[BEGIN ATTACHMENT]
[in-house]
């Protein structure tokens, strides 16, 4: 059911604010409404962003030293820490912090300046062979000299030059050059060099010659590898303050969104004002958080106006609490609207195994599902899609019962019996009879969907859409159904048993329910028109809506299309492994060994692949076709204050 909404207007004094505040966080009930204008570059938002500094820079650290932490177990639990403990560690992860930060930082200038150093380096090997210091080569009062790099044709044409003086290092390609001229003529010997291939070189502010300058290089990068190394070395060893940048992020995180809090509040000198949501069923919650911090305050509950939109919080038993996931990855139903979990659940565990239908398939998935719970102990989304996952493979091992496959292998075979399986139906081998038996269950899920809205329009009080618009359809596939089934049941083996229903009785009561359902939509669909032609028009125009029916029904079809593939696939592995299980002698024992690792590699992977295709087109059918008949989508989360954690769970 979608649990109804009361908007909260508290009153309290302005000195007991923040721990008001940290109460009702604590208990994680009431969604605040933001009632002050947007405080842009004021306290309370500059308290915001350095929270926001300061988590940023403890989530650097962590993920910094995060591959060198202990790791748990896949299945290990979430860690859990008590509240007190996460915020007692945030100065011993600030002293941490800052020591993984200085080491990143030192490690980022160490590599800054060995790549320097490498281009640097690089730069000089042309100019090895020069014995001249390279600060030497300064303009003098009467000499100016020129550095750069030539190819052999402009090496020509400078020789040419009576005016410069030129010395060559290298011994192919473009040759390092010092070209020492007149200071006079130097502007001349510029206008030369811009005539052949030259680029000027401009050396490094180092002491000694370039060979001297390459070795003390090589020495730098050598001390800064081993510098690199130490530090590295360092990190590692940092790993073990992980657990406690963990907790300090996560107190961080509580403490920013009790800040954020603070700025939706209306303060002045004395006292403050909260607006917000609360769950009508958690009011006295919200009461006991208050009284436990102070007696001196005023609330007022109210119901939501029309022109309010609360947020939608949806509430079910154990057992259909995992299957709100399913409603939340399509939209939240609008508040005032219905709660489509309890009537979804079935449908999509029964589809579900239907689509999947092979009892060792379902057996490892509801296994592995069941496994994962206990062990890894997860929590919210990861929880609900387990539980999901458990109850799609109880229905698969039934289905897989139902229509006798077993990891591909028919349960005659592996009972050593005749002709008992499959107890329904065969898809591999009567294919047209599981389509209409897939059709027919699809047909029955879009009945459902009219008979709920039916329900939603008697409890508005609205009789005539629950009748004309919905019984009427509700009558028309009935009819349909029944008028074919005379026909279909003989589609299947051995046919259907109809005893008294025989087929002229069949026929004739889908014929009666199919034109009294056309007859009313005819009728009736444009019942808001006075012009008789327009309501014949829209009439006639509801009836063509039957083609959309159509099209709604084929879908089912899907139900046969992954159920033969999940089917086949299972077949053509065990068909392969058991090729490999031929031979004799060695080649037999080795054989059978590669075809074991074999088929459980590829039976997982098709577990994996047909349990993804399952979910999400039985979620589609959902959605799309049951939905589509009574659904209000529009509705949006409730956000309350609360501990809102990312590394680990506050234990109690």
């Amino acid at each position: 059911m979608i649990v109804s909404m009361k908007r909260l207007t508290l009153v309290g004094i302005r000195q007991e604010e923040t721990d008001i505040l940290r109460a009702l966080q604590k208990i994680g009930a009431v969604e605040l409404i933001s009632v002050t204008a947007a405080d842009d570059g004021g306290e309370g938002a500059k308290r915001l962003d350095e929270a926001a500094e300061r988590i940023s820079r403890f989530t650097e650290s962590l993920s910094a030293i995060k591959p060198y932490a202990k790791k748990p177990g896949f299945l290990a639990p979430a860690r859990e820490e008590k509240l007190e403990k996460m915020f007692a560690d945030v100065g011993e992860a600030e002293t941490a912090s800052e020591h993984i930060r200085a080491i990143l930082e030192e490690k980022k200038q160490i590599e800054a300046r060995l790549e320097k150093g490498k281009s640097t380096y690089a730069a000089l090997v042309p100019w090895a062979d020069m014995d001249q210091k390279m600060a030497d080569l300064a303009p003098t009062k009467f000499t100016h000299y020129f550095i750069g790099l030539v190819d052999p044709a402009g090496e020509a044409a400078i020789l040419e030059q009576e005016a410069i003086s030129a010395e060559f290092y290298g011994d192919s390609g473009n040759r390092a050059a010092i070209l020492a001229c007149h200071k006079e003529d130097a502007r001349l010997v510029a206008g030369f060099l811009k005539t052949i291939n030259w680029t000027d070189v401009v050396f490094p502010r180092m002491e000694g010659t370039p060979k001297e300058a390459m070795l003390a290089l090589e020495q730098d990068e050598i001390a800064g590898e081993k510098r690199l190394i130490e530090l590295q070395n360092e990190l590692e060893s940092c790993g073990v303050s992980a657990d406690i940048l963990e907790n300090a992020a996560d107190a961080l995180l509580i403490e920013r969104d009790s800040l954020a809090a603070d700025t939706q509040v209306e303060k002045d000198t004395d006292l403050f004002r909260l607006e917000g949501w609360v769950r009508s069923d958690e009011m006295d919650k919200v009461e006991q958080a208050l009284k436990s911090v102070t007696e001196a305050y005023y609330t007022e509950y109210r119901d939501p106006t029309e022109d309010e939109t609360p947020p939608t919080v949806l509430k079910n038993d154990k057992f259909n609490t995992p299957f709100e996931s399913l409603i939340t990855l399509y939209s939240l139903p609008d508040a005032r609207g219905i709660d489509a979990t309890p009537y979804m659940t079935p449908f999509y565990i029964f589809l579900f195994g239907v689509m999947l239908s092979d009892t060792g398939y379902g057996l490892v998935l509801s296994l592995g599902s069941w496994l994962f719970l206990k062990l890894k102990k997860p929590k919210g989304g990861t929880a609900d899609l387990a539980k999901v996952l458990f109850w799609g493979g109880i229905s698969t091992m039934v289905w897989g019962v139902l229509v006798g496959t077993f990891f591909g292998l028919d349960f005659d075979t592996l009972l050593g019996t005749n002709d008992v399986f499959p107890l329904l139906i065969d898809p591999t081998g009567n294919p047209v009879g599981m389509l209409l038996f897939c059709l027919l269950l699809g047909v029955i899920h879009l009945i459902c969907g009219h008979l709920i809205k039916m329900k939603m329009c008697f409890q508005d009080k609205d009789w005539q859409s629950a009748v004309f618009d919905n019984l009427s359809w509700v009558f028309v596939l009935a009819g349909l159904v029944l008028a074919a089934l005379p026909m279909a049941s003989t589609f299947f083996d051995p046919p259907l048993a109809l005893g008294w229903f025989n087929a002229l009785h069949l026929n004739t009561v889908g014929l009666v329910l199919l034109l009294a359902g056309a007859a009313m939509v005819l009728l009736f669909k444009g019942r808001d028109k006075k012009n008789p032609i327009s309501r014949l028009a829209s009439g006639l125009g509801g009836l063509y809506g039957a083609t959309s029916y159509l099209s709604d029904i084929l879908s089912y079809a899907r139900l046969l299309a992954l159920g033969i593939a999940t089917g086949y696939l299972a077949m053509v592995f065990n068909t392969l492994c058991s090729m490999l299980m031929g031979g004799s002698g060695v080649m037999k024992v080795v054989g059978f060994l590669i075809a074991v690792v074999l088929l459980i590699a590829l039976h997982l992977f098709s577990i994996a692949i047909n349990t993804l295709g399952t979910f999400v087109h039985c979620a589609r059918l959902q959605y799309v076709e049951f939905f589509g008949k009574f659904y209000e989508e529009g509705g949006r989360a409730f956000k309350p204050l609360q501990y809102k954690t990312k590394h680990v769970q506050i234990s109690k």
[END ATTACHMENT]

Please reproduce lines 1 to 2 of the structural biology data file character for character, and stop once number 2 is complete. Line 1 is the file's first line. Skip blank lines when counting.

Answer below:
[in-house]
């Protein structure tokens, strides 16, 4: 059911604010409404962003030293820490912090300046062979000299030059050059060099010659590898303050969104004002958080106006609490609207195994599902899609019962019996009879969907859409159904048993329910028109809506299309492994060994692949076709204050 909404207007004094505040966080009930204008570059938002500094820079650290932490177990639990403990560690992860930060930082200038150093380096090997210091080569009062790099044709044409003086290092390609001229003529010997291939070189502010300058290089990068190394070395060893940048992020995180809090509040000198949501069923919650911090305050509950939109919080038993996931990855139903979990659940565990239908398939998935719970102990989304996952493979091992496959292998075979399986139906081998038996269950899920809205329009009080618009359809596939089934049941083996229903009785009561359902939509669909032609028009125009029916029904079809593939696939592995299980002698024992690792590699992977295709087109059918008949989508989360954690769970 979608649990109804009361908007909260508290009153309290302005000195007991923040721990008001940290109460009702604590208990994680009431969604605040933001009632002050947007405080842009004021306290309370500059308290915001350095929270926001300061988590940023403890989530650097962590993920910094995060591959060198202990790791748990896949299945290990979430860690859990008590509240007190996460915020007692945030100065011993600030002293941490800052020591993984200085080491990143030192490690980022160490590599800054060995790549320097490498281009640097690089730069000089042309100019090895020069014995001249390279600060030497300064303009003098009467000499100016020129550095750069030539190819052999402009090496020509400078020789040419009576005016410069030129010395060559290298011994192919473009040759390092010092070209020492007149200071006079130097502007001349510029206008030369811009005539052949030259680029000027401009050396490094180092002491000694370039060979001297390459070795003390090589020495730098050598001390800064081993510098690199130490530090590295360092990190590692940092790993073990992980657990406690963990907790300090996560107190961080509580403490920013009790800040954020603070700025939706209306303060002045004395006292403050909260607006917000609360769950009508958690009011006295919200009461006991208050009284436990102070007696001196005023609330007022109210119901939501029309022109309010609360947020939608949806509430079910154990057992259909995992299957709100399913409603939340399509939209939240609008508040005032219905709660489509309890009537979804079935449908999509029964589809579900239907689509999947092979009892060792379902057996490892509801296994592995069941496994994962206990062990890894997860929590919210990861929880609900387990539980999901458990109850799609109880229905698969039934289905897989139902229509006798077993990891591909028919349960005659592996009972050593005749002709008992499959107890329904065969898809591999009567294919047209599981389509209409897939059709027919699809047909029955879009009945459902009219008979709920039916329900939603008697409890508005609205009789005539629950009748004309919905019984009427509700009558028309009935009819349909029944008028074919005379026909279909003989589609299947051995046919259907109809005893008294025989087929002229069949026929004739889908014929009666199919034109009294056309007859009313005819009728009736444009019942808001006075012009008789327009309501014949829209009439006639509801009836063509039957083609959309159509099209709604084929879908089912899907139900046969992954159920033969999940089917086949299972077949053509065990068909392969058991090729490999031929031979004799060695080649037999080795054989059978590669075809074991074999088929459980590829039976997982098709577990994996047909349990993804399952979910999400039985979620589609959902959605799309049951939905589509009574659904209000529009509705949006409730956000309350609360501990809102990312590394680990506050234990109690």